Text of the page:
My Mother Died with a HELOC Balloon Payment Due


Dear Steve,

My mother has severe Alzheimer’s, and I am her legal Guardian.

When she was starting to get Alzheimer’s, she charged up her credit card to the point that it would have never been paid off.

When I found out about it, I decided not to spend all her money to pay for it as I had to pay for her care and did not have the extra money. She passed.

Fast forward to September 16; her HELCO loan came due, still owing $42,00.00; we received a letter saying she had 30 days to pay it off or they were taking the home.

It is worth $250,000, and they said they would not continue the loan because she defaulted on the credit card with the same bank. So I have been trying to get the money to pay it off with no luck!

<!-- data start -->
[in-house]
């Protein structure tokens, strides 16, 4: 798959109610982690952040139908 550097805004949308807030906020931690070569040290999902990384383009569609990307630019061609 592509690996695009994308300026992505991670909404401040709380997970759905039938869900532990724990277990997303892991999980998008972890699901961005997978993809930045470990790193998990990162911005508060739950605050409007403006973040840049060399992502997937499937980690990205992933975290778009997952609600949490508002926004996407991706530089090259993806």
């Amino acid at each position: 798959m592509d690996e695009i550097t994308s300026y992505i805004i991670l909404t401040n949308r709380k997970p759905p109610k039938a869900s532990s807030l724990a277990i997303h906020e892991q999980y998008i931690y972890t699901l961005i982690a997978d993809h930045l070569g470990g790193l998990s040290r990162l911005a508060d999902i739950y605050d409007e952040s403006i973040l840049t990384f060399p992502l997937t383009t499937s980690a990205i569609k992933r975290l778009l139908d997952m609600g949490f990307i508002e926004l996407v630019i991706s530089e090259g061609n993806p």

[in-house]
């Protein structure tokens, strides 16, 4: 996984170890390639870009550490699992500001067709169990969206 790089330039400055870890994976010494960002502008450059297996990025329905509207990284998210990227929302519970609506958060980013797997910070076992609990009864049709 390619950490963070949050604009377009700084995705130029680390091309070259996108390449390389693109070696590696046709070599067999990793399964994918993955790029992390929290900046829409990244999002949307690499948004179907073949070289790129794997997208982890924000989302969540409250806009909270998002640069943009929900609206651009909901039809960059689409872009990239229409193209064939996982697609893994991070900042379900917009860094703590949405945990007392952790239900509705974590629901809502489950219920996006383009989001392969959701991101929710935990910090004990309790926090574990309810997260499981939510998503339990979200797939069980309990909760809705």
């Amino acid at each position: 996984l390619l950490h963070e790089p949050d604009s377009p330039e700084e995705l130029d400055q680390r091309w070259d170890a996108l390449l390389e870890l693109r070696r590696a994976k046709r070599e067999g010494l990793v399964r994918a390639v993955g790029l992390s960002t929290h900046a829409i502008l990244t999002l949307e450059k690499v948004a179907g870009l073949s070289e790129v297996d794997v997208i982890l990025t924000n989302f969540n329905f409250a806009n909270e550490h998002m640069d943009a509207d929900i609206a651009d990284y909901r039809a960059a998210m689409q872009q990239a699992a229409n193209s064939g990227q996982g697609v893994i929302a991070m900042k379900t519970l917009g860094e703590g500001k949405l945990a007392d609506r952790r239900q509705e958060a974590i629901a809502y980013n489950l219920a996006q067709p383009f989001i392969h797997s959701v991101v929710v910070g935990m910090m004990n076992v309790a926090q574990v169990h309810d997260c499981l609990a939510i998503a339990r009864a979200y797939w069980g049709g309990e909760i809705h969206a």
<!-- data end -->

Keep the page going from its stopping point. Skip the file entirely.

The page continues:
What can I do to stop this? the letter said it was their’s as of October 16, 2021



Dear June,

I’m so sorry to hear about having to deal with a parent with dementia. It is a cruel and painful disease. I lived through that experience, and it was terrible.

I just answered another question from someone with a balloon HELOC. I’m not too fond of balloon loans. Do detest them.

Your mother’s estate will have to go through whatever your state probate process is. Probate is the process of paying off all debts and distributing those proceeds.

The fact assets are moving through probate will not stop a foreclosure.